#140– March 28, 2022
Choral by British composer and conductor Oliver Knussen is our Composition of the Week.
Choral was written between 1970 and 1972, and premiered, in its final version, on March 30, 1975, at the Carnegie Hall, New York, by the American Symphony Orchestra under Michael Tilson Thomas.
It has a duration of 10 minutes and requires the following instrumentation:
4(picc).3.ca.4(Ebcl).cbcl.3.cbsn.Sx(4)/4342.Perc (3). string bass
The audio version presented here is conducted by the composer himself, on a recording released in 2012. Regarding the genesis of the work:
“Choral began as a sort of ‘Ivesian’ vision in which I saw several funeral processions converging onto a point in the distance. It was composed mostly during February 1970 near London; the final section was completed – after a long gap – while I was living in Boston in spring 1972. The title refers both to the employment of the large wind orchestra in discrete choirs (which shift as the piece progresses), and also to the chorale which, in a strange way, characterizes the statuesque nature of the music – which is, in essence, the decoration of a single, immensely slow sequence of four chords. In the first three sections, a single chord is slowly transformed into the next, by rhythmic decoration or by long melodic strands growing out of their intervals. The third section (built out of Scriabin’s Mystery Chord) builds to a violent climax, culminating in a simultaneous statement of all four chords in one massive dissonance. Out of this emerges the short fourth section: a flute melody begins, harmonized by, and immediately swallowed up in a chorale-like sequence of the four basic chords. On another level the work gradually accelerates from an extremely slow pace, at which almost nothing happens, to a more normal state of progression towards the end. For a long time Choral stood isolated, with little or no connection to the music I wrote immediately before or after it; but its sound spontaneously resurfaced near the end of my Third Symphony (completed in 1979), and traces can be felt through several of the orchestral interludes in my fantasy opera Where the Wild Things Are (1979-83) and Higglety Pigglety Pop! (1983-85).”
(Program Notes by Oliver Knussen)
Oliver Knussen studied composition with John Lambert in London and Gunther Schuller at Tanglewood. He was just fifteen when he wrote his First Symphony (later conducting its premiere with the London Symphony Orchestra) whilst his Third Symphony (1973-9), dedicated to Michael Tilson Thomas, is now widely regarded as a twentieth-century classic. A number of dazzling ensemble works, including Ophelia Dances (a Koussevitzky centennial commission, 1975) and Coursing (1979), cemented Knussen’s position at the forefront of contemporary British music.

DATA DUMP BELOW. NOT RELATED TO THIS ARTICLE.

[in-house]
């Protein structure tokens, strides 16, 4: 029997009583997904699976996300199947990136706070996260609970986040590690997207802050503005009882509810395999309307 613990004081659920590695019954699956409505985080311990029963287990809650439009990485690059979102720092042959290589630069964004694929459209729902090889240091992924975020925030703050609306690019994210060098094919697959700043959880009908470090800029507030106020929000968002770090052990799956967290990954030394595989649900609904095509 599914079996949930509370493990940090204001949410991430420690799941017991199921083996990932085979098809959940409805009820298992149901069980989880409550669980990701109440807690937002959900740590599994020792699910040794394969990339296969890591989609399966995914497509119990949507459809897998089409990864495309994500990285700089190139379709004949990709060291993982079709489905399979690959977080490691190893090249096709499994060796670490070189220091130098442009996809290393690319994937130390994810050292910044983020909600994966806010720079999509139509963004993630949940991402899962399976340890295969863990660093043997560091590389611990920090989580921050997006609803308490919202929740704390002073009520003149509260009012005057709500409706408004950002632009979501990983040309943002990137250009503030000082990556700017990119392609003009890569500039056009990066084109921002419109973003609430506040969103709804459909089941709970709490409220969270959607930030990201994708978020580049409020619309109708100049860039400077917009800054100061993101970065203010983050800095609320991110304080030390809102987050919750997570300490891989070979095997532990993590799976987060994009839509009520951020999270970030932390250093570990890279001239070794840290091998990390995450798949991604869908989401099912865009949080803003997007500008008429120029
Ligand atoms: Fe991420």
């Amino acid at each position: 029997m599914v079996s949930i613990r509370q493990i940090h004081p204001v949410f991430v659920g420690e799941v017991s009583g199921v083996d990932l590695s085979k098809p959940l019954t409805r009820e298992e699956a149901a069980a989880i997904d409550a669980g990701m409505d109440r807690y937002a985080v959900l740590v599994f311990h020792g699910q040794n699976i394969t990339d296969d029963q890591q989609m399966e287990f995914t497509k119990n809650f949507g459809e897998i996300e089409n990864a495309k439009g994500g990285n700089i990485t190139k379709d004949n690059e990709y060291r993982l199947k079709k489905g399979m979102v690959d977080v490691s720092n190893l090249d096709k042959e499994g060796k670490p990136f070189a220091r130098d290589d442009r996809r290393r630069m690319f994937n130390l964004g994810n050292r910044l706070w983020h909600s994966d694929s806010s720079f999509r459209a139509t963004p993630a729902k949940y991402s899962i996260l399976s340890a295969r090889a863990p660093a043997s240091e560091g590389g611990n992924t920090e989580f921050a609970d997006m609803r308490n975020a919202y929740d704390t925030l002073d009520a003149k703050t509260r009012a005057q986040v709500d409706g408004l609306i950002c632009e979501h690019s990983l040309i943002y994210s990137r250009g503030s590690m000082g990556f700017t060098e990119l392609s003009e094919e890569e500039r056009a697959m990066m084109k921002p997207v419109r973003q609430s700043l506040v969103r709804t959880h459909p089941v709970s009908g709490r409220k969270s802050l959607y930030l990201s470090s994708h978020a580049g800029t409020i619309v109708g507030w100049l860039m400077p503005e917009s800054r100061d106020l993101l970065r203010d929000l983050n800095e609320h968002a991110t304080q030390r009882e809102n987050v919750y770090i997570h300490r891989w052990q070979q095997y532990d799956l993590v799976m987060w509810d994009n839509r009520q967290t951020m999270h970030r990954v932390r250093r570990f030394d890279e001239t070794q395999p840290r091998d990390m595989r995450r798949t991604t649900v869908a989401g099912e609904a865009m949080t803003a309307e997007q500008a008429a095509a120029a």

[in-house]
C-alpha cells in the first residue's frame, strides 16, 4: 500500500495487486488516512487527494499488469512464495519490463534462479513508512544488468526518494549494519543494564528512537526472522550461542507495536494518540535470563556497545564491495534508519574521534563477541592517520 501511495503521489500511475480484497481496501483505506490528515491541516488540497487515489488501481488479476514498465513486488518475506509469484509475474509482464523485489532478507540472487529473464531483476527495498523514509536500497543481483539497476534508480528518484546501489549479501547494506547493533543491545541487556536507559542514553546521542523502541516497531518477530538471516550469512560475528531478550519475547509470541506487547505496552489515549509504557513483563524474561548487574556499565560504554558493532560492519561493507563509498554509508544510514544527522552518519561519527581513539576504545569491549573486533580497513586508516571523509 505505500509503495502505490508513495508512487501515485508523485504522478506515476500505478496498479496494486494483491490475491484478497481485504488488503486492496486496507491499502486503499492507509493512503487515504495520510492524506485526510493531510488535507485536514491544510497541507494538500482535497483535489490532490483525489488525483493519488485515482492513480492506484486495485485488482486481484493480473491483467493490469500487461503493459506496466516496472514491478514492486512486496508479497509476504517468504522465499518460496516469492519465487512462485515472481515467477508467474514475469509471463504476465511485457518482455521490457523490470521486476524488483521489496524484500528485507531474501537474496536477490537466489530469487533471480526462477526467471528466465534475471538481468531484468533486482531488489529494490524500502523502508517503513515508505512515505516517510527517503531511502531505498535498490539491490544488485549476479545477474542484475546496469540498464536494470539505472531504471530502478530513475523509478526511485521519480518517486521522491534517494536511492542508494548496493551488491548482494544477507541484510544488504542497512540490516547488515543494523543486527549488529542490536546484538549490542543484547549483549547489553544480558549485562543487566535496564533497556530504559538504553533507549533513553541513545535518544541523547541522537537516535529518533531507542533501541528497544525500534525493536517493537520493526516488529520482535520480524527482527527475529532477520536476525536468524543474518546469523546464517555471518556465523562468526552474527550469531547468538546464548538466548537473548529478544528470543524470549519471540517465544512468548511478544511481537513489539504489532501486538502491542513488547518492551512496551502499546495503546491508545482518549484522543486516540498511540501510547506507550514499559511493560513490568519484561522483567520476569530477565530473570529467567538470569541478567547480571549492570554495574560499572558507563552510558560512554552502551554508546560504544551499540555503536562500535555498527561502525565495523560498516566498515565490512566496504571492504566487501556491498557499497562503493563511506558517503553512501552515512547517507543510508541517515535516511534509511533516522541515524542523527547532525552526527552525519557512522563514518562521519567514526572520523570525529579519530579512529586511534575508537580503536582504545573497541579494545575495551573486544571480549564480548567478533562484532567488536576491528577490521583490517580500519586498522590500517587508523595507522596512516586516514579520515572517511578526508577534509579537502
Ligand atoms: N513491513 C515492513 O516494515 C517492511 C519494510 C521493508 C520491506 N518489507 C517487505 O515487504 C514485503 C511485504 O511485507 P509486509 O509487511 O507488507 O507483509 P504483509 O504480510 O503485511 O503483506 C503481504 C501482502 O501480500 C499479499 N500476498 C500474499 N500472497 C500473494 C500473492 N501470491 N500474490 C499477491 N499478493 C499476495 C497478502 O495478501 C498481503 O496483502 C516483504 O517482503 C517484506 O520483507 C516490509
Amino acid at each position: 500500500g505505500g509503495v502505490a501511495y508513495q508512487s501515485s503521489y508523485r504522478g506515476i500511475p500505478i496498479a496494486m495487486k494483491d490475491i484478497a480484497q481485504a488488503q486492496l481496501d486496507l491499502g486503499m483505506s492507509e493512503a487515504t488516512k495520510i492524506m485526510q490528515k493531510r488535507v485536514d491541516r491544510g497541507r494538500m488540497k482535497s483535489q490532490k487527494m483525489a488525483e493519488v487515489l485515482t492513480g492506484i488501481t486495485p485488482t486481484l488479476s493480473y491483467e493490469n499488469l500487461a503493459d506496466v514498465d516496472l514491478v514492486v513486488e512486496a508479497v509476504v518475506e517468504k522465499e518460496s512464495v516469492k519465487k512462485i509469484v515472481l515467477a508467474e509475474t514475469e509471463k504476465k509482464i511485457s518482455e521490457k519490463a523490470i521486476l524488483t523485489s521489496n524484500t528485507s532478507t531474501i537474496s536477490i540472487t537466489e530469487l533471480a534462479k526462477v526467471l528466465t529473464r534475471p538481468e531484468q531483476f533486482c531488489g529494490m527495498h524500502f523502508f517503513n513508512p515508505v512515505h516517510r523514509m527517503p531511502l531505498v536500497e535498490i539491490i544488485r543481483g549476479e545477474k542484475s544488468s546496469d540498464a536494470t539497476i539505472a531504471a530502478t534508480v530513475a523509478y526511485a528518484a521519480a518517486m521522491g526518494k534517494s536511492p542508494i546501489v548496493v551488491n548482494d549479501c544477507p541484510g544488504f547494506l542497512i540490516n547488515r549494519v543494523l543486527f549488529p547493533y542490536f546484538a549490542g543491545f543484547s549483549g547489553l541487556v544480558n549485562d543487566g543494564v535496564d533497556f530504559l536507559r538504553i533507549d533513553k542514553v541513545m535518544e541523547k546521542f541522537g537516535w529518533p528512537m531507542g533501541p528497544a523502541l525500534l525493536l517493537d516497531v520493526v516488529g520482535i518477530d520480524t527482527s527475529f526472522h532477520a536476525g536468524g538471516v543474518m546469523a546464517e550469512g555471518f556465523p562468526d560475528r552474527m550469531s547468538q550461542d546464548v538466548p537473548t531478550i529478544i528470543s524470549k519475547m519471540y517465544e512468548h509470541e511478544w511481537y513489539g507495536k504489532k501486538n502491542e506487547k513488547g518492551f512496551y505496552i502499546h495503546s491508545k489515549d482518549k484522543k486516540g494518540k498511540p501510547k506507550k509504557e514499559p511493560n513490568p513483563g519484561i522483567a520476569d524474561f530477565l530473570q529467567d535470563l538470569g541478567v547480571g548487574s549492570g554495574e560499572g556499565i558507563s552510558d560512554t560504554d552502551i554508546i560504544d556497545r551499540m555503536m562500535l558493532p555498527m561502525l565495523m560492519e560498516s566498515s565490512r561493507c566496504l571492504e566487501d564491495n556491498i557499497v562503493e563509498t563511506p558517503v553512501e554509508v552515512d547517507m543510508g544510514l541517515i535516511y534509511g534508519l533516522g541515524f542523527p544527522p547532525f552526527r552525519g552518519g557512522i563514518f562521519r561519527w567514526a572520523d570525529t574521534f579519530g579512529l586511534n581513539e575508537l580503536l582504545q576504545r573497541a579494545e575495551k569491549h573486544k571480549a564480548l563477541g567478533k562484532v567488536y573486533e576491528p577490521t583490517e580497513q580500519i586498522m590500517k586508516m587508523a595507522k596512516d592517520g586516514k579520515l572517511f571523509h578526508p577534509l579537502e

Knussen’s ebullient concert opener Flourish with Fireworks (1988) quickly entered standard orchestral repertoire, as did his concertos for horn and violin. The latter, written in 2002 for Pinchas Zukerman and the Pittsburgh Symphony, has received close to 100 performances worldwide under conductors including Barenboim, Dudamel, Eschenbach, and Salonen.
As one of the foremost composer-conductors in the world, Knussen was renowned for his unfailing advocacy across a wide range of contemporary music. He recorded prolifically and presided over numerous premieres, including important works by Carter, Henze, and Anderson. Recipient of the Royal Philharmonic Society’s Conductor Award in 2009, he was Artist in Association with the BBC Symphony Orchestra (2009-2014), Music Director of the London Sinfonietta (1998-2002), Head of Contemporary Music at the Tanglewood Music Center (1986-93) and Artist in Association with the Birmingham Contemporary Music Group. He was Artistic Director of the Aldeburgh Festival from 1983 to 1998, and in 1992 established the Britten-Pears Programme’s Contemporary Composition and Performance Courses in collaboration with Colin Matthews.
In 2014 he became the inaugural Richard Rodney Bennett Professor of Music at the Royal Academy of Music, London. Other accolades included the Ivor Novello Award for Classical Music, the ISM Distinguished Musician Award, and the 2015 Queen’s Medal for Music.